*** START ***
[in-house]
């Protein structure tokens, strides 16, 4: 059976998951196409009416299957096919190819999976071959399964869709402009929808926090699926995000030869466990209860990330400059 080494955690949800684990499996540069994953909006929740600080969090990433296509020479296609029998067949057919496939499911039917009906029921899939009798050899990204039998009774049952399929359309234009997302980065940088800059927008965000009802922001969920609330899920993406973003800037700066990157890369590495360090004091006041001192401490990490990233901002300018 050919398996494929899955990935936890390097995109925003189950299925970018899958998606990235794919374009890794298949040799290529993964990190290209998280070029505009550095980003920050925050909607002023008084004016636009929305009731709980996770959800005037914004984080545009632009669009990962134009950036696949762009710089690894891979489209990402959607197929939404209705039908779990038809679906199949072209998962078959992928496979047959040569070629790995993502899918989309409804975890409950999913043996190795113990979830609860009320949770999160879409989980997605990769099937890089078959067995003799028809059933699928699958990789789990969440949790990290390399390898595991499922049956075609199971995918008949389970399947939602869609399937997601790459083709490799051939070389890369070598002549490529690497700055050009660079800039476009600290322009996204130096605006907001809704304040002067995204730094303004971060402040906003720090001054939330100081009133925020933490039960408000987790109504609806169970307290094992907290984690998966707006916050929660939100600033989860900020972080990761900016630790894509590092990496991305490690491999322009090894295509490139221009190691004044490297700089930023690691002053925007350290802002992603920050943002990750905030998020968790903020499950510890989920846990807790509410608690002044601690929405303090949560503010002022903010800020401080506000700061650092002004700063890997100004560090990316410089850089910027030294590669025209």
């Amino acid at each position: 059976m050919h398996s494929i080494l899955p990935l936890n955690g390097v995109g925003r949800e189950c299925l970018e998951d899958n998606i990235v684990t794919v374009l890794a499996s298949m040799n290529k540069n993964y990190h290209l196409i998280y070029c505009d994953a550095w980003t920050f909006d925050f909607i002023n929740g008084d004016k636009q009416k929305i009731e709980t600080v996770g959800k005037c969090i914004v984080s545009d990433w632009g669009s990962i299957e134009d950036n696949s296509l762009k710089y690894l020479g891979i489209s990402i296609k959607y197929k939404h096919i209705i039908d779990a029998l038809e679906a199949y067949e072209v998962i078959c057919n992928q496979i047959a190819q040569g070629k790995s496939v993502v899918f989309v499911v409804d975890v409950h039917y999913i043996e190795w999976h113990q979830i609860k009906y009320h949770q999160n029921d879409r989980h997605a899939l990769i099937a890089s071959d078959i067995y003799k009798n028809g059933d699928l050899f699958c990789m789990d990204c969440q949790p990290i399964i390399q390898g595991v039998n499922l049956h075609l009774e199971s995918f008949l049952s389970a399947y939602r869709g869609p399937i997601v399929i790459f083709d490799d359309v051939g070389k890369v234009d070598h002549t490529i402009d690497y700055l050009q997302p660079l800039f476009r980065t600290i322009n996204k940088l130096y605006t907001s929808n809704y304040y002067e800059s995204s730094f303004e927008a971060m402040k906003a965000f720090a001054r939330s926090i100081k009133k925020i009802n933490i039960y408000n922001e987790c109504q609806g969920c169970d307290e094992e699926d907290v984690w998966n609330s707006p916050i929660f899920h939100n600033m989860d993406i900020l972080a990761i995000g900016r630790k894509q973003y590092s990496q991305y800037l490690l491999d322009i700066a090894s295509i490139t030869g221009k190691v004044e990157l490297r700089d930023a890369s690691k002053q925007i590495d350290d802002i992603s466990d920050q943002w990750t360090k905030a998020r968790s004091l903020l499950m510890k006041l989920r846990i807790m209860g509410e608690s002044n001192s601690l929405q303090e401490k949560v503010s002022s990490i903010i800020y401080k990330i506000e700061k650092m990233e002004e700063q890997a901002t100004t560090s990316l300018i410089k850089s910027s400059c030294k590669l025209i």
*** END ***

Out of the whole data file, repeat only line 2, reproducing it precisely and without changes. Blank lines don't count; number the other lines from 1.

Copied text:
């Protein structure tokens, strides 16, 4: 059976998951196409009416299957096919190819999976071959399964869709402009929808926090699926995000030869466990209860990330400059 080494955690949800684990499996540069994953909006929740600080969090990433296509020479296609029998067949057919496939499911039917009906029921899939009798050899990204039998009774049952399929359309234009997302980065940088800059927008965000009802922001969920609330899920993406973003800037700066990157890369590495360090004091006041001192401490990490990233901002300018 050919398996494929899955990935936890390097995109925003189950299925970018899958998606990235794919374009890794298949040799290529993964990190290209998280070029505009550095980003920050925050909607002023008084004016636009929305009731709980996770959800005037914004984080545009632009669009990962134009950036696949762009710089690894891979489209990402959607197929939404209705039908779990038809679906199949072209998962078959992928496979047959040569070629790995993502899918989309409804975890409950999913043996190795113990979830609860009320949770999160879409989980997605990769099937890089078959067995003799028809059933699928699958990789789990969440949790990290390399390898595991499922049956075609199971995918008949389970399947939602869609399937997601790459083709490799051939070389890369070598002549490529690497700055050009660079800039476009600290322009996204130096605006907001809704304040002067995204730094303004971060402040906003720090001054939330100081009133925020933490039960408000987790109504609806169970307290094992907290984690998966707006916050929660939100600033989860900020972080990761900016630790894509590092990496991305490690491999322009090894295509490139221009190691004044490297700089930023690691002053925007350290802002992603920050943002990750905030998020968790903020499950510890989920846990807790509410608690002044601690929405303090949560503010002022903010800020401080506000700061650092002004700063890997100004560090990316410089850089910027030294590669025209």